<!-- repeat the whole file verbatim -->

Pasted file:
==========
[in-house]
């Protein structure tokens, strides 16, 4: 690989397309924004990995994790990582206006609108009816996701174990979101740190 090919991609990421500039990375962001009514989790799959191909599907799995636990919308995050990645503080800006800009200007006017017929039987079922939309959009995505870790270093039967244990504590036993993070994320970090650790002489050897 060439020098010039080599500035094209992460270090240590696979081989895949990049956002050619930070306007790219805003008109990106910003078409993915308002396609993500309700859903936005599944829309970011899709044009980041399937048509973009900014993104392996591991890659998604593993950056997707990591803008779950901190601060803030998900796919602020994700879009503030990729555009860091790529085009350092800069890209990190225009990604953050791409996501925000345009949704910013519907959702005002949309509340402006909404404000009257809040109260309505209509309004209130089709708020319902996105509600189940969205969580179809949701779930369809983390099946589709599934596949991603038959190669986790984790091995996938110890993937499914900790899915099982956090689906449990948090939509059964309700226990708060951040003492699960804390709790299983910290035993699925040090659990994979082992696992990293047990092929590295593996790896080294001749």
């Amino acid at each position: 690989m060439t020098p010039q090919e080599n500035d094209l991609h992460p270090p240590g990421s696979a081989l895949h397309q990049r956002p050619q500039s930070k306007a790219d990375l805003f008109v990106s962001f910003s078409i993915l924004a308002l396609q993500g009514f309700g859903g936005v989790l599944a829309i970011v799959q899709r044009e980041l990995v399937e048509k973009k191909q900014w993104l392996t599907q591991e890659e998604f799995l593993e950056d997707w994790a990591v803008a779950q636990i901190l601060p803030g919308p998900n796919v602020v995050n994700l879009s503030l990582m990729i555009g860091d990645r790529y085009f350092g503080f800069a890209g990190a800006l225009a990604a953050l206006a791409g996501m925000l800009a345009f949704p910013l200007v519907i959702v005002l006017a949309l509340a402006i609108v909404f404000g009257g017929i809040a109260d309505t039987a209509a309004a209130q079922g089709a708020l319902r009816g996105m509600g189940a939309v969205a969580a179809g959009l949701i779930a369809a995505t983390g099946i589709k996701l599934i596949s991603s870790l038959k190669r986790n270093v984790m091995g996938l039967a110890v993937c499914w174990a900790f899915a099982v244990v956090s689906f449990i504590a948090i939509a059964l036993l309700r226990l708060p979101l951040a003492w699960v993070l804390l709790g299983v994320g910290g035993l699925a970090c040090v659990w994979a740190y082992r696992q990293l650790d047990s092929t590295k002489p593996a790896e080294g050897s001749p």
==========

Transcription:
[in-house]
């Protein structure tokens, strides 16, 4: 690989397309924004990995994790990582206006609108009816996701174990979101740190 090919991609990421500039990375962001009514989790799959191909599907799995636990919308995050990645503080800006800009200007006017017929039987079922939309959009995505870790270093039967244990504590036993993070994320970090650790002489050897 060439020098010039080599500035094209992460270090240590696979081989895949990049956002050619930070306007790219805003008109990106910003078409993915308002396609993500309700859903936005599944829309970011899709044009980041399937048509973009900014993104392996591991890659998604593993950056997707990591803008779950901190601060803030998900796919602020994700879009503030990729555009860091790529085009350092800069890209990190225009990604953050791409996501925000345009949704910013519907959702005002949309509340402006909404404000009257809040109260309505209509309004209130089709708020319902996105509600189940969205969580179809949701779930369809983390099946589709599934596949991603038959190669986790984790091995996938110890993937499914900790899915099982956090689906449990948090939509059964309700226990708060951040003492699960804390709790299983910290035993699925040090659990994979082992696992990293047990092929590295593996790896080294001749």
């Amino acid at each position: 690989m060439t020098p010039q090919e080599n500035d094209l991609h992460p270090p240590g990421s696979a081989l895949h397309q990049r956002p050619q500039s930070k306007a790219d990375l805003f008109v990106s962001f910003s078409i993915l924004a308002l396609q993500g009514f309700g859903g936005v989790l599944a829309i970011v799959q899709r044009e980041l990995v399937e048509k973009k191909q900014w993104l392996t599907q591991e890659e998604f799995l593993e950056d997707w994790a990591v803008a779950q636990i901190l601060p803030g919308p998900n796919v602020v995050n994700l879009s503030l990582m990729i555009g860091d990645r790529y085009f350092g503080f800069a890209g990190a800006l225009a990604a953050l206006a791409g996501m925000l800009a345009f949704p910013l200007v519907i959702v005002l006017a949309l509340a402006i609108v909404f404000g009257g017929i809040a109260d309505t039987a209509a309004a209130q079922g089709a708020l319902r009816g996105m509600g189940a939309v969205a969580a179809g959009l949701i779930a369809a995505t983390g099946i589709k996701l599934i596949s991603s870790l038959k190669r986790n270093v984790m091995g996938l039967a110890v993937c499914w174990a900790f899915a099982v244990v956090s689906f449990i504590a948090i939509a059964l036993l309700r226990l708060p979101l951040a003492w699960v993070l804390l709790g299983v994320g910290g035993l699925a970090c040090v659990w994979a740190y082992r696992q990293l650790d047990s092929t590295k002489p593996a790896e080294g050897s001749p």